"There's Always Something to Do"

Sermon for Ascension Sunday
May 12, 2024

Here’s a story I know you’ve heard a million times already, but bear with me. Once upon a time, there was a man named Bob, and major flooding was predicted for the town where Bob lived. It was so bad, that there was an evacuation order. But Bob wasn’t concerned, because he knew God would deliver him.

As the rains started to pour down and the waters started to rise, Bob heard a knock at his door. It was one of his neighbors on her way out of town. Worried that Bob didn’t appear to be evacuating, she offered him a ride in her car. But he said, “No, the Lord will deliver me.” She practically begged him to leave with her, but he was confident that he didn’t need to worry, and he said No. So she finally drove away in the rain.

Well, the water continued to rise. Bob’s basement filled with water, and the carpet on the main floor was starting to get wet. There was several feet of water in his yard by now, when he heard a bullhorn outside. He opened a window and saw the Coast Guard in a boat. They were looking for people who hadn’t evacuated so they could save them. But Bob yelled out the window that he didn’t need them; God would deliver him.

Finally the water filled his house and Bob had nowhere inside to escape to, and so he climbed up on the roof. As the water continued to rise and he had to confine himself to a small space at the very top, he heard a loud noise overhead. It was a helicopter. The National Guard was making one last sweep to save anybody still trapped in the town. They dropped a ladder down for him to climb to safety, but he waved the helicopter away. “God will deliver me,” he said. And so the soldiers had no choice but to move on and try to save someone else.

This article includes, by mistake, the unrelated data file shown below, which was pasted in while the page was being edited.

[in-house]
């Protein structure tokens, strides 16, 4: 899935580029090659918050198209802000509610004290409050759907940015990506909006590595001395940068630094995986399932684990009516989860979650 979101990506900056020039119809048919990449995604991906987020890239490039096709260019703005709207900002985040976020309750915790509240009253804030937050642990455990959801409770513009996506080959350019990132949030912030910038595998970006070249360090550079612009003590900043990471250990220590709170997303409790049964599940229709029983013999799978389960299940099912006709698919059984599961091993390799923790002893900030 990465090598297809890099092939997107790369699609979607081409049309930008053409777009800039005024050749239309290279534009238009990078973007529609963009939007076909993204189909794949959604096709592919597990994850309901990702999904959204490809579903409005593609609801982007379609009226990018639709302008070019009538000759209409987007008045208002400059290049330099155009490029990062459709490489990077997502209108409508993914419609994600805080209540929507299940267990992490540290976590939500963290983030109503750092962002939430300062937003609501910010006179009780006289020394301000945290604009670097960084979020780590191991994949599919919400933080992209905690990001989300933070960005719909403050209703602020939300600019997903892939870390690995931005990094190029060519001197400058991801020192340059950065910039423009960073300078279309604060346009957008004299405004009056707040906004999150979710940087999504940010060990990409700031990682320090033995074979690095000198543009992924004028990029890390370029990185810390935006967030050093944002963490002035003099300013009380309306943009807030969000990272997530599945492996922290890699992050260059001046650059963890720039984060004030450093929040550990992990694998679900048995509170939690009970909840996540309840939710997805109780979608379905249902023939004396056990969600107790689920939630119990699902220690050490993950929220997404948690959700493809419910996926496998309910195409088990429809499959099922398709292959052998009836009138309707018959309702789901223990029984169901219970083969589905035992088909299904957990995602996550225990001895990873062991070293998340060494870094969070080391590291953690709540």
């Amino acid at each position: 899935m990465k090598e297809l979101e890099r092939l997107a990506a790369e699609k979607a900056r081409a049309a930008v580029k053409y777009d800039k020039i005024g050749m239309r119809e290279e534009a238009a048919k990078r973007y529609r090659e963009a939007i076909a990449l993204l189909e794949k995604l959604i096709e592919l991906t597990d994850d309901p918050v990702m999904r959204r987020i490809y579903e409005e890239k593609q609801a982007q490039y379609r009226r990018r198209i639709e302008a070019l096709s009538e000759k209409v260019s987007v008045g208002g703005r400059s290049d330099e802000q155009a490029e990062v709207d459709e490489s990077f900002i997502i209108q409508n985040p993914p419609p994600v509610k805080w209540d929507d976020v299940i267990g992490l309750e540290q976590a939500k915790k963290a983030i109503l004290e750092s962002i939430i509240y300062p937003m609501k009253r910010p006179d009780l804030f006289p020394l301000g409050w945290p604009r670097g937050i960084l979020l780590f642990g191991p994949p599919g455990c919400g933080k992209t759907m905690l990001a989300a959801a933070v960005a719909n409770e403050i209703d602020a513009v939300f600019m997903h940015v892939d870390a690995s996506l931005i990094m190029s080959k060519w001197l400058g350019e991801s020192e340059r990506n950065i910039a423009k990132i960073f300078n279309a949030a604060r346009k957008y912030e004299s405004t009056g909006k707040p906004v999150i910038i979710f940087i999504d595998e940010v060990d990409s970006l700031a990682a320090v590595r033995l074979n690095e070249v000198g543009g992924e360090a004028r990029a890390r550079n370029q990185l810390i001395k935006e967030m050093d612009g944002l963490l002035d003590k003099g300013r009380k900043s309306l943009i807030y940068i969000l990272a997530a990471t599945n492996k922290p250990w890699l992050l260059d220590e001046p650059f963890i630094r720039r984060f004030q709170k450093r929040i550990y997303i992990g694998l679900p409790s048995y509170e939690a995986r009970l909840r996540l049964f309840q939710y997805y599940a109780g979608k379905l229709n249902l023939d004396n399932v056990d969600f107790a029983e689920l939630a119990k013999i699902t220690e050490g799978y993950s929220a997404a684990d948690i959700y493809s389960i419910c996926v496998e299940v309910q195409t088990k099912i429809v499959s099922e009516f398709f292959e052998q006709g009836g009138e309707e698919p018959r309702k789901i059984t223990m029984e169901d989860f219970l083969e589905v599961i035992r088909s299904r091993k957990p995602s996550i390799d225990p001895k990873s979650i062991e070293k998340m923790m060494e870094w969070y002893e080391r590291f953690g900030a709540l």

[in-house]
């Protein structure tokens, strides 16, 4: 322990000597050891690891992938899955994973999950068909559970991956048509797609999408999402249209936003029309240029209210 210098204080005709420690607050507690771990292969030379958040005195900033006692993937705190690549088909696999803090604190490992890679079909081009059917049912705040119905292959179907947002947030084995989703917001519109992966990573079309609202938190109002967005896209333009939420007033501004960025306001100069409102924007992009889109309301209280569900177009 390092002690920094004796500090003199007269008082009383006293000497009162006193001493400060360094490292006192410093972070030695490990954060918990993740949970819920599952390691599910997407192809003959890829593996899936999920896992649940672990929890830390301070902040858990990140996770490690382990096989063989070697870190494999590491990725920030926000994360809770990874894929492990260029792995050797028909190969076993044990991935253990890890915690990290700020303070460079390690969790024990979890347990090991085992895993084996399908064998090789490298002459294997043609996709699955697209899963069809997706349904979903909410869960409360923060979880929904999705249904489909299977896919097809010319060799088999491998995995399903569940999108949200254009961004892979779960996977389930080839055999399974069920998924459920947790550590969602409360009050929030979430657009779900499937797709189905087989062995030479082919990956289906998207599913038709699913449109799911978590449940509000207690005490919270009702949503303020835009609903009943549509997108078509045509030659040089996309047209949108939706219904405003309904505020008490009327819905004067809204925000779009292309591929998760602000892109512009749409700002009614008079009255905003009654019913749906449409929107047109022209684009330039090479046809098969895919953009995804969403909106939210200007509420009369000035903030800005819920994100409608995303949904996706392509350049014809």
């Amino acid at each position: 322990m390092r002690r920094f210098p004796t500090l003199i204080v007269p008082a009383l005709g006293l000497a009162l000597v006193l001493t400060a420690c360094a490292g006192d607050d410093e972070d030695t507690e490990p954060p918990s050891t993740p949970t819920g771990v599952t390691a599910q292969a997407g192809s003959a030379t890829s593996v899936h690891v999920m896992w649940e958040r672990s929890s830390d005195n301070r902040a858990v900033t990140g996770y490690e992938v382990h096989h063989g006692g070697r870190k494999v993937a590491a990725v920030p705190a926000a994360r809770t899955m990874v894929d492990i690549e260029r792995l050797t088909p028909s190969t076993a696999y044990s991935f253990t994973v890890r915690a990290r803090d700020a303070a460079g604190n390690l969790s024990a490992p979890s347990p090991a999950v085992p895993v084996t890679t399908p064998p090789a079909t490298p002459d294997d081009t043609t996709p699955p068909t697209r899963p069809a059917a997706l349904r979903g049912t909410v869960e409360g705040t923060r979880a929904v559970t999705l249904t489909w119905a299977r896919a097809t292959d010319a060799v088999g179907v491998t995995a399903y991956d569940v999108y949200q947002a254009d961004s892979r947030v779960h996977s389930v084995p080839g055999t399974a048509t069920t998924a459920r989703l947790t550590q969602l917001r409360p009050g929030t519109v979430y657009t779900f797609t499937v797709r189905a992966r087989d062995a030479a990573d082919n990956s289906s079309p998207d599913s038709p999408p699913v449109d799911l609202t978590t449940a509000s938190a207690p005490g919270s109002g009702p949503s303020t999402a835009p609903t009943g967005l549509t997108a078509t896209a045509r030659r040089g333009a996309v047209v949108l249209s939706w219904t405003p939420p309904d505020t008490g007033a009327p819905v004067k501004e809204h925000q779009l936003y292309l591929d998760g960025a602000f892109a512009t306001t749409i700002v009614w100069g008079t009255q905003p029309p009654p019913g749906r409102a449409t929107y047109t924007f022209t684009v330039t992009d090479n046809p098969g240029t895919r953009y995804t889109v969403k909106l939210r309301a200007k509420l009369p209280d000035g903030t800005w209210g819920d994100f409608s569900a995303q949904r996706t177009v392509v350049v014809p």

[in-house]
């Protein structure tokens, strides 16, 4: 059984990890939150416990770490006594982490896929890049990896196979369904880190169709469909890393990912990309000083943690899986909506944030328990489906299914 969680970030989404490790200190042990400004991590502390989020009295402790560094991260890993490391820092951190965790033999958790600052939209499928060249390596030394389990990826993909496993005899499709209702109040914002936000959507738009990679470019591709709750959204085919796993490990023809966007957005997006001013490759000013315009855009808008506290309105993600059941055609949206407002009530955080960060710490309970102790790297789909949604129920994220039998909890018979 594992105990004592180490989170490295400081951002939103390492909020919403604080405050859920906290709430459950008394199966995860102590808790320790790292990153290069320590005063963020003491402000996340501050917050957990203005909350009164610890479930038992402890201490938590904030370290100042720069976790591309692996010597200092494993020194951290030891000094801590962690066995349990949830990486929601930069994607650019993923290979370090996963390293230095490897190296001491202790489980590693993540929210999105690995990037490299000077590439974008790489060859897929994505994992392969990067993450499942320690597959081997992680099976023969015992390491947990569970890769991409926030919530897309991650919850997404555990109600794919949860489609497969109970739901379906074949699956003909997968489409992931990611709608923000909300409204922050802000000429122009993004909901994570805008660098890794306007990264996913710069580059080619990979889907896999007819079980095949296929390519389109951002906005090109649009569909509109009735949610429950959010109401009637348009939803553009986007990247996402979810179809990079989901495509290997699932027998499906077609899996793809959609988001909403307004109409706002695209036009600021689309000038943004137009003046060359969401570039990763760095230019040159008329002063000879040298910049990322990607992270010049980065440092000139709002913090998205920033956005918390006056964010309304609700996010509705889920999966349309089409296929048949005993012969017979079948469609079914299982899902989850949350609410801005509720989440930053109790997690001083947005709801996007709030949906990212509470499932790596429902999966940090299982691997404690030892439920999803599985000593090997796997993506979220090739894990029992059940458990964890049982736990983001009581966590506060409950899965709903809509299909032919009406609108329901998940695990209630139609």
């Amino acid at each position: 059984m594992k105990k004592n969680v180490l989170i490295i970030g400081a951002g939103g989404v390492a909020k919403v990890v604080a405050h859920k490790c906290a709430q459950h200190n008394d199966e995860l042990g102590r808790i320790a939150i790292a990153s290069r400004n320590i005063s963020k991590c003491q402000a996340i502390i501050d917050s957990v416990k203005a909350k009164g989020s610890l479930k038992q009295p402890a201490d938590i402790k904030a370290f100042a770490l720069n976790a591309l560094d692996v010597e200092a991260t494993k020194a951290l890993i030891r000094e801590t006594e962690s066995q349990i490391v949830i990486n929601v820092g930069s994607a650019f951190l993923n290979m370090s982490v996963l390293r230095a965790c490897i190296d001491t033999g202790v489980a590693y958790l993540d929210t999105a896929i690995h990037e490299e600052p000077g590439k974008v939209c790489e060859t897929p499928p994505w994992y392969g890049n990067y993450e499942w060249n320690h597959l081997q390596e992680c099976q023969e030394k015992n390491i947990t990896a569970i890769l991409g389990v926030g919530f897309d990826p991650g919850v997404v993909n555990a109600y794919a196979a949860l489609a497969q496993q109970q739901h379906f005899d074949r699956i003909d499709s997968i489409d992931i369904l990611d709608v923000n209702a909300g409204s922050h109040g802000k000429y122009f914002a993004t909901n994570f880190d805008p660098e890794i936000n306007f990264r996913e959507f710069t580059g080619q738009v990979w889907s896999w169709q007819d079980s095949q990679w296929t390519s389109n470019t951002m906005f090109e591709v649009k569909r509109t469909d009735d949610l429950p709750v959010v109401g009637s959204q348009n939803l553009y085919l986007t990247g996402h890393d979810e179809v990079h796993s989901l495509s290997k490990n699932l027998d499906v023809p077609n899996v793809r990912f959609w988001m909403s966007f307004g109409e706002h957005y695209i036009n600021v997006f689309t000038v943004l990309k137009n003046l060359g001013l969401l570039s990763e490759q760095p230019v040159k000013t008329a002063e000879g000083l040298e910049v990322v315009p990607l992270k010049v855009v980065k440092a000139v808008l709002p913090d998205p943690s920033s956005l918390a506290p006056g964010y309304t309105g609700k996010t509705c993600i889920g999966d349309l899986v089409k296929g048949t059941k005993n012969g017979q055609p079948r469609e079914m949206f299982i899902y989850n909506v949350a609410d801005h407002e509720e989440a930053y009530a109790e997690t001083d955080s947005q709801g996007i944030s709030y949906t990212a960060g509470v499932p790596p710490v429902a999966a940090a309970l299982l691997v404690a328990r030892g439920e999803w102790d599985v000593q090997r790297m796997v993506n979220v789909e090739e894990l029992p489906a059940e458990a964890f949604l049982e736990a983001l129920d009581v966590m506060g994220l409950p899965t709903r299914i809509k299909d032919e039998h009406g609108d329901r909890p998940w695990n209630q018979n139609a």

Finally, Bob found himself at the Pearly Gates. And when he met Saint Peter, he complained. “I had perfect faith,” he said. “I believed God would save me from the flood! Why didn’t God deliver me?”

“What do you mean why didn’t God deliver you?” asked Peter. “God tried three times to deliver you! He sent you a car, a boat, and a helicopter, and you refused his help!”

The moral of this story is pretty obvious: Some people fail to understand the nature of faith; God has more ways to act in our lives than direct intervention. Which reminds me of this morning’s scripture reading. It’s the story of the fortieth day of Jesus’ risen life. He had gathered his disciples together. He told them what they needed to know and what they didn’t need to know. What they didn’t need to know was God’s timeline—that was to remain a mystery. But what they did need to know was something very important: that God was going to pour out the Holy Spirit on them. They’d have all the resources they needed to live as citizens of God’s kingdom.

And then they watched as he disappeared behind the clouds. Their reaction was probably the same as ours would’ve been. They stood open-mouthed, gazing up to heaven, wondering what to do next. Then, Luke tells us, two white-robed figures appeared, asking them why they were just standing around; you saw him leave and you’ll see his return. You have work to do in the meantime.

The disciples were in danger of going the way of Bob, expecting direct intervention from God, absolving them of all responsibility. Jesus had taught them a lot, but it seemed that they were prepared not to act on any of it.